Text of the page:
Alex: Hey, AI and chat bots in particular are disruptive to their business. I mean, if you think about Google, what do you use Google for to find information? They want to organize the world’s information and make it more useful and accessible. Right. But we’re still speaking with Google in the way that you would speak in a computer language. You type keywords and it spits out all these different links. And we’ve been trained to access information on the Internet using that Google format.

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Emily Peck: Right.

Alex: What you can do with the chat bot and Google knows this because it’s developed Google assistant and it has research products that are similar to LAMDA. As you can search the internet and you can find information with a chat bot in a way that you know might even be better than Google and some use cases.

Emily Peck: I guess I’m pretty old, but I remember the first time someone showed me Google and they were like, Look, it’s this very simple thing. You just type in the website you’re looking for and they’ll find it. And it was like it was mind blowing for me at the time and I think for everyone. And now we’re just super used to it. I was wondering, is that what people felt using this chat bot earlier this week? Like it was that same mindblowing moment? I used it to ask for a chocolate chip cookie recipe. It was amazing. Alex. I, I saw people were using it to write code. I mean, I don’t know. What are some examples you’ve seen? What does it do? Well.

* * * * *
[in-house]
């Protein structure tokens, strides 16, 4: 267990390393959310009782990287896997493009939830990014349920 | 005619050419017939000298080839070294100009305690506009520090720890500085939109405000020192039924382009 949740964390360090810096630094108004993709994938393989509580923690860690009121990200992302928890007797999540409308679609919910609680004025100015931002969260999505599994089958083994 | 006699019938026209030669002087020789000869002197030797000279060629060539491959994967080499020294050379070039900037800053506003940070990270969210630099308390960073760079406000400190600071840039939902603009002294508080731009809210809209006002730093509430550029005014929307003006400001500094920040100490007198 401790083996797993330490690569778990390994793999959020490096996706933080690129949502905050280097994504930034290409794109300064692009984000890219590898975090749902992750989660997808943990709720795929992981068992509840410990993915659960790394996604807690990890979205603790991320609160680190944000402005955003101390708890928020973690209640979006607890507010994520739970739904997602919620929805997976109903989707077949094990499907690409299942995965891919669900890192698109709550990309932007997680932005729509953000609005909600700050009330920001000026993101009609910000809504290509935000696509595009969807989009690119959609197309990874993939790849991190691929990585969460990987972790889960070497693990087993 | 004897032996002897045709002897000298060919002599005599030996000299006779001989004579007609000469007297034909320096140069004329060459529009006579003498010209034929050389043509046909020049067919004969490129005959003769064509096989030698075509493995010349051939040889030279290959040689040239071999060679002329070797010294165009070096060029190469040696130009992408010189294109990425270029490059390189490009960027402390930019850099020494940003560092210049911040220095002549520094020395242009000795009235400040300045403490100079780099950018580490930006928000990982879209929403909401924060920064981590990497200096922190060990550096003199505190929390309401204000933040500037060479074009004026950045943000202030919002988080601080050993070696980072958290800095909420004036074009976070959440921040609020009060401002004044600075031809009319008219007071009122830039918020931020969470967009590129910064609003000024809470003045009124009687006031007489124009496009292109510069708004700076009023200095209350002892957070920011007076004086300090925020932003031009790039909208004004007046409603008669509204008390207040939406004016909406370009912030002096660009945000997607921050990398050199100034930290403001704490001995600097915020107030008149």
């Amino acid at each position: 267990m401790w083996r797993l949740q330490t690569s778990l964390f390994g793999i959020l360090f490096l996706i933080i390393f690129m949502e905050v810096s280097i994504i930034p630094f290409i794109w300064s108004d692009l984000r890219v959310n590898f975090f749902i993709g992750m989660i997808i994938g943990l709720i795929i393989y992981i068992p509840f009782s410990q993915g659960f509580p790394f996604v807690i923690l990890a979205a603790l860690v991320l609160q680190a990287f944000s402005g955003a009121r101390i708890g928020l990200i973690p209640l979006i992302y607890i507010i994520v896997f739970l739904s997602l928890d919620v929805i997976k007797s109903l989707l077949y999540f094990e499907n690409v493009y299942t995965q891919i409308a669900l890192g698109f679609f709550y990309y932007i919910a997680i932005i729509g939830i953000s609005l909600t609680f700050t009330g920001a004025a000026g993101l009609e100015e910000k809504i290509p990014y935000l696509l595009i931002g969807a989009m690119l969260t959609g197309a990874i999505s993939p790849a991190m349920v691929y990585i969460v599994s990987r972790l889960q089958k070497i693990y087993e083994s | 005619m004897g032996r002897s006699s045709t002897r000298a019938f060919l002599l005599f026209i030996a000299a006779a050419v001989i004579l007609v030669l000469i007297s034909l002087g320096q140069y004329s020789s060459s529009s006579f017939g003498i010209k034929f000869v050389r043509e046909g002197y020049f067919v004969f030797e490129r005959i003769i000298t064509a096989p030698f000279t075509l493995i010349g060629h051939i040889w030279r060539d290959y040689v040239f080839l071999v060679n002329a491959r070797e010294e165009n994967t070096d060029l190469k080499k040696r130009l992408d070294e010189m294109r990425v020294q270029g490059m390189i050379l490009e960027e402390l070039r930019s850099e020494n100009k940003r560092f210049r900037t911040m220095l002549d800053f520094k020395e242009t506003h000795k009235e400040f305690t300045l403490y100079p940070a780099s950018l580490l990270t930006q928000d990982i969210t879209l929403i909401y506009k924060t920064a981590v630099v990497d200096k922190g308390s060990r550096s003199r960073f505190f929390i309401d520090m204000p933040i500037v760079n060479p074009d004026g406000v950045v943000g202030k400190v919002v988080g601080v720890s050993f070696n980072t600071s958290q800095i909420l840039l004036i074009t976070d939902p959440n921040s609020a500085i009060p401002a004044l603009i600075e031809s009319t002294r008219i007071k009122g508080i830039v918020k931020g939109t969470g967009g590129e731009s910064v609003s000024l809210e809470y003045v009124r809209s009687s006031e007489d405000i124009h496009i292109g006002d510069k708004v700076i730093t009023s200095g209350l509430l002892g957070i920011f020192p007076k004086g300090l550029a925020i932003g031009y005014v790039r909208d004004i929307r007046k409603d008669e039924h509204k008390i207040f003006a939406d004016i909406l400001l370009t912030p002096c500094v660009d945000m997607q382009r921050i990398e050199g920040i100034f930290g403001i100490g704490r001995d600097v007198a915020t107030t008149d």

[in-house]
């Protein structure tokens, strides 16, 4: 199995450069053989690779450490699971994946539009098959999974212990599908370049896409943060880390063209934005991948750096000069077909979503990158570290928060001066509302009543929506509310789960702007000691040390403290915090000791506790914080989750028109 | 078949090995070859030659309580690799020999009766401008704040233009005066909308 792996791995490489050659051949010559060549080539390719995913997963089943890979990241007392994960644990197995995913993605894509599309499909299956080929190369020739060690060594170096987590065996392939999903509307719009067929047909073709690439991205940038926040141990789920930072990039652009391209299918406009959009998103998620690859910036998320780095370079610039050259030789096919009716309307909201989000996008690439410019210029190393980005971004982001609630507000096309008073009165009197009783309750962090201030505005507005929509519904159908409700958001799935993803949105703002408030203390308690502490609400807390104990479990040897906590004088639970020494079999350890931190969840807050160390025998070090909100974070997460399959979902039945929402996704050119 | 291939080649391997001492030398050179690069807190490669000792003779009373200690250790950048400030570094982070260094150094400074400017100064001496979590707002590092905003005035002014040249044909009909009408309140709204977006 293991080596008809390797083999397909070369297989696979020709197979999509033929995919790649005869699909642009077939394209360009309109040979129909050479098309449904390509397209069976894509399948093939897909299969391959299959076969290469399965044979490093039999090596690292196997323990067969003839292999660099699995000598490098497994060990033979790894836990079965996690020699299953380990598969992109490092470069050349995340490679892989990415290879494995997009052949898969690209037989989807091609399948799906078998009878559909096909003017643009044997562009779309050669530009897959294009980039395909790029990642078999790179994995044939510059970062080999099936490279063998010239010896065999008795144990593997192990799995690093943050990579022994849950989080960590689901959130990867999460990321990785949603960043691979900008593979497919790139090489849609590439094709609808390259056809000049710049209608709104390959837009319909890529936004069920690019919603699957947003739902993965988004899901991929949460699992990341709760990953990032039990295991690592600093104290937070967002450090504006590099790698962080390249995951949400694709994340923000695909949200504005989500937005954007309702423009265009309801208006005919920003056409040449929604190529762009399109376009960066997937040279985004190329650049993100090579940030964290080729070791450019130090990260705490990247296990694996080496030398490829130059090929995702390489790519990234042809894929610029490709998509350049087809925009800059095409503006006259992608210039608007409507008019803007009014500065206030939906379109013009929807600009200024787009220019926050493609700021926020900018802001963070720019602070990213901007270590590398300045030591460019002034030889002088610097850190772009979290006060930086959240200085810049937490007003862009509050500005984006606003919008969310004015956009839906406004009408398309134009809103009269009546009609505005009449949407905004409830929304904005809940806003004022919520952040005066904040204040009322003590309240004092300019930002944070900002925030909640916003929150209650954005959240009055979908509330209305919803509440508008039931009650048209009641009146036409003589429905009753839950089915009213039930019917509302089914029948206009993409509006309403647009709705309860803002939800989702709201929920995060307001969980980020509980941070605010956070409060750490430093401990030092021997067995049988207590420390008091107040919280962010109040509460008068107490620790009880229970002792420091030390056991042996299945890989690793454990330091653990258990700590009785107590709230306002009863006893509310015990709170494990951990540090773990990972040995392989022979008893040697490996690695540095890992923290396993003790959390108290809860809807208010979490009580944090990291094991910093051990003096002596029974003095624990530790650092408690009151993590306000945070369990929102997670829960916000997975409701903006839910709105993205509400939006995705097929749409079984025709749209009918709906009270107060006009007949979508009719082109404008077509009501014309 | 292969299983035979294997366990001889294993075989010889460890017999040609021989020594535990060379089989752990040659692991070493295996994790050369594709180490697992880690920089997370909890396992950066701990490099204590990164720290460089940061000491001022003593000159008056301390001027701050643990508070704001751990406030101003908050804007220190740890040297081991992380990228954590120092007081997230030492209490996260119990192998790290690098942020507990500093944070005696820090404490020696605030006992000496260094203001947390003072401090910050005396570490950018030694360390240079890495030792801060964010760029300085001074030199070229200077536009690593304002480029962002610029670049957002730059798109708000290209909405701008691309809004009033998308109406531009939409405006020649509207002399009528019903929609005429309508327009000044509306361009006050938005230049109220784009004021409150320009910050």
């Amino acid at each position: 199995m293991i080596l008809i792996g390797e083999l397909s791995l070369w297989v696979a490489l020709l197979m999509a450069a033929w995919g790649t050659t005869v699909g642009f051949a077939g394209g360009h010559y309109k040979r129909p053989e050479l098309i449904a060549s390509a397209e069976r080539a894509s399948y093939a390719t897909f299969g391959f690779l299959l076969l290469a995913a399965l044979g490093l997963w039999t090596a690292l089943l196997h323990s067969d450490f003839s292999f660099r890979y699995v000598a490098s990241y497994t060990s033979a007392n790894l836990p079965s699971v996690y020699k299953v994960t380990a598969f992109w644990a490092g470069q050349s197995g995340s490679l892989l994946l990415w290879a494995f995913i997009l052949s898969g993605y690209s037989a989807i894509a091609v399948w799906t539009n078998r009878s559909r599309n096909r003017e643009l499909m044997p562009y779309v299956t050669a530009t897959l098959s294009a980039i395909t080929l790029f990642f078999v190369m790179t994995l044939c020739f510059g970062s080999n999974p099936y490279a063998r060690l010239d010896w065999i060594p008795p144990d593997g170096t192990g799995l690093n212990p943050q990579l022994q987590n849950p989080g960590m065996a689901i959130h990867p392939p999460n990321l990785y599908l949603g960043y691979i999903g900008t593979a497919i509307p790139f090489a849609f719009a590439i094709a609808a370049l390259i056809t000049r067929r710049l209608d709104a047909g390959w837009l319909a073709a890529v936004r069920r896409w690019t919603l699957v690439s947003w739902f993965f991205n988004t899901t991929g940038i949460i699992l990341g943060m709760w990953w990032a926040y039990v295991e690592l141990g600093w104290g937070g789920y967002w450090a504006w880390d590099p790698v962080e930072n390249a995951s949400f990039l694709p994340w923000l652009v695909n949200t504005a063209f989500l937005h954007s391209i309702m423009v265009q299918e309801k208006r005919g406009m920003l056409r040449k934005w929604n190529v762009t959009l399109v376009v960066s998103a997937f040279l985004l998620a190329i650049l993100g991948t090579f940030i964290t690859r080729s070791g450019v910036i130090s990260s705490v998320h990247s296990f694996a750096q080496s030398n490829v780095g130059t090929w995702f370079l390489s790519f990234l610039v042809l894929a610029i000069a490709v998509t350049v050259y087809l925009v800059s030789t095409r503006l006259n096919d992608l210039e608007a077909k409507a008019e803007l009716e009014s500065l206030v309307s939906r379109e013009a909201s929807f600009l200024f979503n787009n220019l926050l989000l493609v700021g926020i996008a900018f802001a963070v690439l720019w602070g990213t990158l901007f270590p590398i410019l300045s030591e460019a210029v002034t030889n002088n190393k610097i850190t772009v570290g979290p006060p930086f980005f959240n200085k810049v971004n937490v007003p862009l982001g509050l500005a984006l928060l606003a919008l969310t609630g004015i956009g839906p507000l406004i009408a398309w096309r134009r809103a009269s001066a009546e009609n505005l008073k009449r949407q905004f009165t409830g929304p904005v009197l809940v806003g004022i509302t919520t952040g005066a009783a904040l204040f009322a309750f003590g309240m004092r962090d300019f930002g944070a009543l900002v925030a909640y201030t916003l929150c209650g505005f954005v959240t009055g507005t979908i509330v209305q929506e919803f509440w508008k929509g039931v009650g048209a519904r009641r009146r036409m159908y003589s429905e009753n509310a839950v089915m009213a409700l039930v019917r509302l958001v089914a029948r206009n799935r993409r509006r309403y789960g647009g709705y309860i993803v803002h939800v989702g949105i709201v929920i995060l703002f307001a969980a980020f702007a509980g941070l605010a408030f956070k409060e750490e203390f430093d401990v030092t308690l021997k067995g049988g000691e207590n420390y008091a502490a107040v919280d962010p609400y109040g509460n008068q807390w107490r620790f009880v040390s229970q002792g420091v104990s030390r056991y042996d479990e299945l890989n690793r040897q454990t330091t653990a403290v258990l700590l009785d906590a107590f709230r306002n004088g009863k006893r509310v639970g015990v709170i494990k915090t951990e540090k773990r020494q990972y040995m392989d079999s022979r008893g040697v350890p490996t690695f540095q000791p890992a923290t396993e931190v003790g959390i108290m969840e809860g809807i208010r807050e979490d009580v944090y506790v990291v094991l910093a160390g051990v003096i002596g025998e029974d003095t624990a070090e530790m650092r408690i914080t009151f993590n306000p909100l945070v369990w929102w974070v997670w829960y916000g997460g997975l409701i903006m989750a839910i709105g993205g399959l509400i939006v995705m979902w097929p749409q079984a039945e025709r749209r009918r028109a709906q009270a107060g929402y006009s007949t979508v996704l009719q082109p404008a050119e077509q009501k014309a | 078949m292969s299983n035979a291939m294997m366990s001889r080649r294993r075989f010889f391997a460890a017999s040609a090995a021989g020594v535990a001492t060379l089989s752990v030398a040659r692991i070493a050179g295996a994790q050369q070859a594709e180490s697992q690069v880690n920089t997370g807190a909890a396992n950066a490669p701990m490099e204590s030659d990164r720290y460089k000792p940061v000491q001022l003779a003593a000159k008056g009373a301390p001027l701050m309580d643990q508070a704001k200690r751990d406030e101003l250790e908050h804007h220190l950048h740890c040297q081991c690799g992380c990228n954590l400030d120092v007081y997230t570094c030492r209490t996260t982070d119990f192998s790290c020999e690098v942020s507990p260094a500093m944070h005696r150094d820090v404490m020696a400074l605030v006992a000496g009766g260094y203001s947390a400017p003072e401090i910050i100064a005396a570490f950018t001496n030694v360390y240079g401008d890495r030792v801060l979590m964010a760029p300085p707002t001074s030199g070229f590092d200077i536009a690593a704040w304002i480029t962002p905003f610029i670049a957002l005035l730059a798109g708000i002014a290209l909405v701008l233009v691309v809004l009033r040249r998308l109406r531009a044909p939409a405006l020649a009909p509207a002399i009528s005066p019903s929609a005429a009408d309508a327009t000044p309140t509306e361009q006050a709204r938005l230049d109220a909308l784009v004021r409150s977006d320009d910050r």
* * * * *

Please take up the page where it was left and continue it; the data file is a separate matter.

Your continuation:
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Alex: One of the interesting things is with Google, we usually don’t leave that first page of recommendations. Right? So you’re going to type something into Google, you’re going to get something in those first few results and you’ll be happy with it. Usually the thing is that this can look much deeper into the Internet than even a Google can and sort of make organize some of those further out results and bring things to your attention that you might have missed in a typical search.